MANILA - Lawyers from the Integrated Bar of the Philippines (IBP) and collaborating counsel Chel Diokno have asked the Supreme Court (SC) for more time to confer with their clients concerning a writ of kalikasan plea for the protection of the West Philippine Sea.
"[The IBP and Diokno request] 10 days from July 12, 2019 to July 22, 2019 to confer with their clients and comply with the Court's (SC) July 9, 2019 to move in the premises," read the motion filed Friday before the Supreme Court.
The plea came after the Supreme Court ordered the petitioners to explore the crafting of a joint motion with respondents after oral arguments on the kalikasan plea were suspended on Tuesday.
Solicitor General Jose Calida had claimed several fishermen petitioners had backed out and that the two camps had agreed to dismiss the case. In affidavits, the fishermen accused the IBP of deception in getting them to sign on with the plea.
The plea the IBP and Diokno filed asserted that they are allowed to have more time for consultation with their clients, citing Section 23, Rule 138 of the Rules of Court.
They had claimed Calida violated the lawyer-client privilege rule when his office contacted the fishermen petitioners without the knowledge of their lawyers.
"Attorneys have authority to bind their clients in any case by any agreement in relation thereto made in writing, and in taking appeals, and in all matters of ordinary judicial procedure. But they cannot, without special authority, compromise their client's litigation, or receive anything in discharge of a client's claim but the full amount in cash," the motion read, citing the legal provision.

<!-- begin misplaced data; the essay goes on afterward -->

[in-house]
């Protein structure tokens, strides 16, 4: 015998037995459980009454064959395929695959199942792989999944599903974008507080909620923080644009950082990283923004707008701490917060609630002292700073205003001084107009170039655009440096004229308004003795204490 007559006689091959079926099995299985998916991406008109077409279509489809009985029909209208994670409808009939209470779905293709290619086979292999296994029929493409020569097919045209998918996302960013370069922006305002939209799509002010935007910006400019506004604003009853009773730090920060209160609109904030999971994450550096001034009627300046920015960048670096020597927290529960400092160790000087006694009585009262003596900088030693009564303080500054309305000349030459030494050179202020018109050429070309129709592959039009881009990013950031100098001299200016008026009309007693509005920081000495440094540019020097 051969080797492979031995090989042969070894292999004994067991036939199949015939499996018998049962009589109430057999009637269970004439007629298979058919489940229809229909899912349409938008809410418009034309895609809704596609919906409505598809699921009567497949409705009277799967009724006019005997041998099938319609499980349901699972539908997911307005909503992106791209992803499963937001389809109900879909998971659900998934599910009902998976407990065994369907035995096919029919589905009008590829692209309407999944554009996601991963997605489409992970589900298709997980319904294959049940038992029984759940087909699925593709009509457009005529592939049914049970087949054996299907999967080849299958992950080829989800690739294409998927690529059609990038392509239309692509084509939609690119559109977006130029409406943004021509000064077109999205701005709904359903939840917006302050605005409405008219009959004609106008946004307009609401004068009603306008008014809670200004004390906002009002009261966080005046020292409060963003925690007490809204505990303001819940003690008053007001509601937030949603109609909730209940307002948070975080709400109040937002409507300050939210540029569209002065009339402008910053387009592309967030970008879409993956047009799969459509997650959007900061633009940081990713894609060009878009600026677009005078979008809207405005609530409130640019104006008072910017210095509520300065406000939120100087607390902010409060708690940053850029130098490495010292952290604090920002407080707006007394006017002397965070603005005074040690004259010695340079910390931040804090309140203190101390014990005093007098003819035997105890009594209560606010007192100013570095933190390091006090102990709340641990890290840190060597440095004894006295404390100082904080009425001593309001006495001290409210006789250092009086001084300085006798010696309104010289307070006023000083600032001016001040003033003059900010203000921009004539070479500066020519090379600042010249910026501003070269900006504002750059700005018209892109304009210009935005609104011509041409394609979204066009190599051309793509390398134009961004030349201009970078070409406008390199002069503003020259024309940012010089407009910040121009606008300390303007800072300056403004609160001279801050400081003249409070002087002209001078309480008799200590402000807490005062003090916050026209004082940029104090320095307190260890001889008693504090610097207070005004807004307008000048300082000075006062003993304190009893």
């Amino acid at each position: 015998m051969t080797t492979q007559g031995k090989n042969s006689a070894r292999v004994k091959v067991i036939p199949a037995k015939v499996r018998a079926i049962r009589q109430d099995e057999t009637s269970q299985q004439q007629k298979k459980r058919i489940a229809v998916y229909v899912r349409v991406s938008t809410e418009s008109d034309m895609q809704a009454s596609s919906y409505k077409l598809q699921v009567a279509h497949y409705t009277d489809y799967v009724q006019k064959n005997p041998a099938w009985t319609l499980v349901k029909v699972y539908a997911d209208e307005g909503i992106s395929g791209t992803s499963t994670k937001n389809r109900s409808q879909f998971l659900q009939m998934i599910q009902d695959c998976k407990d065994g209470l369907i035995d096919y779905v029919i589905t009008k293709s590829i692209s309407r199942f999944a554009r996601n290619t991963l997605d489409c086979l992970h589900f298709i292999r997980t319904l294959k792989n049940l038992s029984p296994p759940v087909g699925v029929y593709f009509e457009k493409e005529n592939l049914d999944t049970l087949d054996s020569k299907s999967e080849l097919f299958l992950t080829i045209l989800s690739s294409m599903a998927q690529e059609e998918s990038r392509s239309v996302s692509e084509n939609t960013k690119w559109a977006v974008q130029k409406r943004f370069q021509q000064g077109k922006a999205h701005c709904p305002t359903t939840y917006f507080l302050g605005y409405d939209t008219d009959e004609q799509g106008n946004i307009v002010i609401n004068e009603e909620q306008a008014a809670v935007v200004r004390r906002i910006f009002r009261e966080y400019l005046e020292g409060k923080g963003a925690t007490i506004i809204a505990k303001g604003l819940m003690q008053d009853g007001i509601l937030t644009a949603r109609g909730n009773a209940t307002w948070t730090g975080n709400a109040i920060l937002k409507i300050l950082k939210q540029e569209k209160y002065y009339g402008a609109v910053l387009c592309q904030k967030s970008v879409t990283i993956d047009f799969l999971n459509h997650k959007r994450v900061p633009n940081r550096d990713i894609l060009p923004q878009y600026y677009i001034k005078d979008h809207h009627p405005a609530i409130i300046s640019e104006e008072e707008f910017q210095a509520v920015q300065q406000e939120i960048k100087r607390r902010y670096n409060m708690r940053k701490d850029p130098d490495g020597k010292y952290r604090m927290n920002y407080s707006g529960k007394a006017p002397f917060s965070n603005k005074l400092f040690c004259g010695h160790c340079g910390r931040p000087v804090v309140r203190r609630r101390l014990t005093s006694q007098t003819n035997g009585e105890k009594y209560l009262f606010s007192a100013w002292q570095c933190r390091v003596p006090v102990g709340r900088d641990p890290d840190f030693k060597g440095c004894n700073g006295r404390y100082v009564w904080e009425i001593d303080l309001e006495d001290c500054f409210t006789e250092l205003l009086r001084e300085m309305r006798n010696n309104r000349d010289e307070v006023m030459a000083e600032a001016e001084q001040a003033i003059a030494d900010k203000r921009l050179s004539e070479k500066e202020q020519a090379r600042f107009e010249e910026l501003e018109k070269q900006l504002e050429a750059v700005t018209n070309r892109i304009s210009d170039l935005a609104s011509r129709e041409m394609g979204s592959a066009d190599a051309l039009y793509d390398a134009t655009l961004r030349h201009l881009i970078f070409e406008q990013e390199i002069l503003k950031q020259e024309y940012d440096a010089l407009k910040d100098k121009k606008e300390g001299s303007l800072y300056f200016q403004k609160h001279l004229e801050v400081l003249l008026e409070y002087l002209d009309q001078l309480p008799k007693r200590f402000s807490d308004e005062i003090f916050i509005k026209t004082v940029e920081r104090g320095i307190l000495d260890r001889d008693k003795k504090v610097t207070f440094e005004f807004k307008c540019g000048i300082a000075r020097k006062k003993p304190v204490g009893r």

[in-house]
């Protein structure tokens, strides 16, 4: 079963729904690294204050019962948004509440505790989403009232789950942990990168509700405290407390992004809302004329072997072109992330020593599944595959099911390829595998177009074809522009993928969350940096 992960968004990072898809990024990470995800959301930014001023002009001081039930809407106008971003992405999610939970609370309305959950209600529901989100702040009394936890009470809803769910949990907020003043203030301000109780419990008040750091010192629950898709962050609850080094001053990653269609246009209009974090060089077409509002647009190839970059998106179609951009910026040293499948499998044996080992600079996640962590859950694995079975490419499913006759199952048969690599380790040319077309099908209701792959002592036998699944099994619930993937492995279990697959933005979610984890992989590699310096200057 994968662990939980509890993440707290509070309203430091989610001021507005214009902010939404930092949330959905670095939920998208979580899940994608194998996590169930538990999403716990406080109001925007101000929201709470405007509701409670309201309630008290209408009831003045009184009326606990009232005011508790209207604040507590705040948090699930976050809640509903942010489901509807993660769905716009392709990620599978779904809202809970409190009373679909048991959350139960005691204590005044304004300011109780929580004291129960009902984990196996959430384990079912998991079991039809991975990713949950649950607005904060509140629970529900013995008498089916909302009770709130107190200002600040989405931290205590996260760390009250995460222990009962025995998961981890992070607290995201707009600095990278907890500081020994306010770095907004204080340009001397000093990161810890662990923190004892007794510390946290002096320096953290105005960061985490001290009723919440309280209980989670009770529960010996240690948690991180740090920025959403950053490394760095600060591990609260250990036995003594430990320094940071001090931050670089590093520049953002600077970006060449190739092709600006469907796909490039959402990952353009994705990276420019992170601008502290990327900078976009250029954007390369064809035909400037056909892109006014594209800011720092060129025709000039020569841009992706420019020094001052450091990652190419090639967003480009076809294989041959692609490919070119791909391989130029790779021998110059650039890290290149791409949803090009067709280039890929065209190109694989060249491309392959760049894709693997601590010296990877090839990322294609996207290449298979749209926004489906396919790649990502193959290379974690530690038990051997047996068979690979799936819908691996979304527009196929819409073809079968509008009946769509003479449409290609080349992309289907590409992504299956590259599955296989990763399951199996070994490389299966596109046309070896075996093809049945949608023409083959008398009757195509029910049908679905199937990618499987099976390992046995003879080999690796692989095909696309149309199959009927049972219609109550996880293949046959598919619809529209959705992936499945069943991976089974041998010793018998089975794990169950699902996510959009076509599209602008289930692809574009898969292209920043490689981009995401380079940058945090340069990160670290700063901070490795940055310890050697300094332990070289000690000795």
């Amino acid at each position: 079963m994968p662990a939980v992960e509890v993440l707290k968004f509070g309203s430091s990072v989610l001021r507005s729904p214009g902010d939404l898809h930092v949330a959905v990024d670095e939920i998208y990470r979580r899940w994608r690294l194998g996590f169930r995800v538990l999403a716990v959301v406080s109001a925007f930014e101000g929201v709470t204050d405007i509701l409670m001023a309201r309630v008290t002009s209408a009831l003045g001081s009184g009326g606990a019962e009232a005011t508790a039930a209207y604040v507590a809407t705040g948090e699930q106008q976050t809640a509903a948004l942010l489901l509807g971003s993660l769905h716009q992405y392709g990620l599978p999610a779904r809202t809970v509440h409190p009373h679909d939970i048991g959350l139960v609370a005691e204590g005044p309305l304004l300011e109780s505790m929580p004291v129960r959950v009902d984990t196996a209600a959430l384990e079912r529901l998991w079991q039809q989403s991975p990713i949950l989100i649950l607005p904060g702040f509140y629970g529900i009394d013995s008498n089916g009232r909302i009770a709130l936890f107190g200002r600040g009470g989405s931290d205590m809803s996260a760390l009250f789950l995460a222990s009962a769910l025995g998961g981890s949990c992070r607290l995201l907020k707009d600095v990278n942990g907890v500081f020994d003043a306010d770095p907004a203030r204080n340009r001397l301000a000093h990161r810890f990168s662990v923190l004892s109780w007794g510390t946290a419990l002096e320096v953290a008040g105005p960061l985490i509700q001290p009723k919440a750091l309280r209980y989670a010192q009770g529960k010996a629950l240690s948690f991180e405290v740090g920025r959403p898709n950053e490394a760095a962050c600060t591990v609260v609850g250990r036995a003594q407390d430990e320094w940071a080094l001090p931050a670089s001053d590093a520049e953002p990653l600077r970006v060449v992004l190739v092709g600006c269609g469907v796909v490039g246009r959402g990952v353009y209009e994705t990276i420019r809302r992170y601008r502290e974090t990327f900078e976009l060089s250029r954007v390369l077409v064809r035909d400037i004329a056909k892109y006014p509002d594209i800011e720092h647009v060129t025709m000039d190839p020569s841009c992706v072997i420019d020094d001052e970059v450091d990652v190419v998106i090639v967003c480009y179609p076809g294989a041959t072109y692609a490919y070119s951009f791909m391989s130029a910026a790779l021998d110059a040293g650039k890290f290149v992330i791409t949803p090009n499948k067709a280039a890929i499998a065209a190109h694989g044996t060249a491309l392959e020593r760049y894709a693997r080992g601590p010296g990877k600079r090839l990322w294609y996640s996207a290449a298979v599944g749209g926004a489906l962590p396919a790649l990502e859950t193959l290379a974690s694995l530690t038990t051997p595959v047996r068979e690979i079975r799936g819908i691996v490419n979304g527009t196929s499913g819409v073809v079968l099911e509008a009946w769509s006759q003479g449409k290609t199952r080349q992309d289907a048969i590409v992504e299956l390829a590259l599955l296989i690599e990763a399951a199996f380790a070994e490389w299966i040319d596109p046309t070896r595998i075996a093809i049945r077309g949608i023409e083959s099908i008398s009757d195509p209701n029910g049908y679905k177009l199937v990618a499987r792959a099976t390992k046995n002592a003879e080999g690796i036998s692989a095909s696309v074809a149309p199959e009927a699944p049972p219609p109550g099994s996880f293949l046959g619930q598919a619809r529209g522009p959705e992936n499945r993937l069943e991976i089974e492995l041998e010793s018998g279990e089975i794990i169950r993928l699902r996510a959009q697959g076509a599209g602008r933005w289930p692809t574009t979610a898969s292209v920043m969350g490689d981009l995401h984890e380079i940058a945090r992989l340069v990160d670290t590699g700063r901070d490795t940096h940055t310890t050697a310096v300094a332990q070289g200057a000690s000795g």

The lawyers also said the motion is needed because they lack time to consult with their clients since they live in Palawan and Zambales.
During Tuesday's oral arguments, IBP lawyer Andre Palacios admitted he had not spoken to any of the petitioners as he relied on the local IBP chapter.
Diokno, for his part, said he had spoken to 3 fishermen from Zambales at the IBP office who “understood and were very willing petitioners.”
The Supreme Court has yet to rule on the motion for extension.
In the petition, the IBP and several fishermen who supposedly signed the petition, sought to protect the disputed waters, citing “massive destruction” in the waters allegedly due to Chinese fishing vessels.
China has expansive claims to the South China Sea, encroaching into the West Philippine Sea, the country's exclusive economic zone in the contested waters.
Filipino fishermen have reported being shooed away from traditional fishing grounds at the Panatag (Scarborough) Shoal off Zambales and said the Chinese have been harvesting giant clams in the area.
Just last month, a Chinese vessel hit and sank a Filipino fishing vessel in the Recto (Reed) Bank in the West Philippine Sea, leaving some 22 Philippine fishers at sea. They were rescued by a Vietnamese vessel.
China has said the incident was not intentional and that the Chinese vessel did not mean to abandon the Filipino fishermen.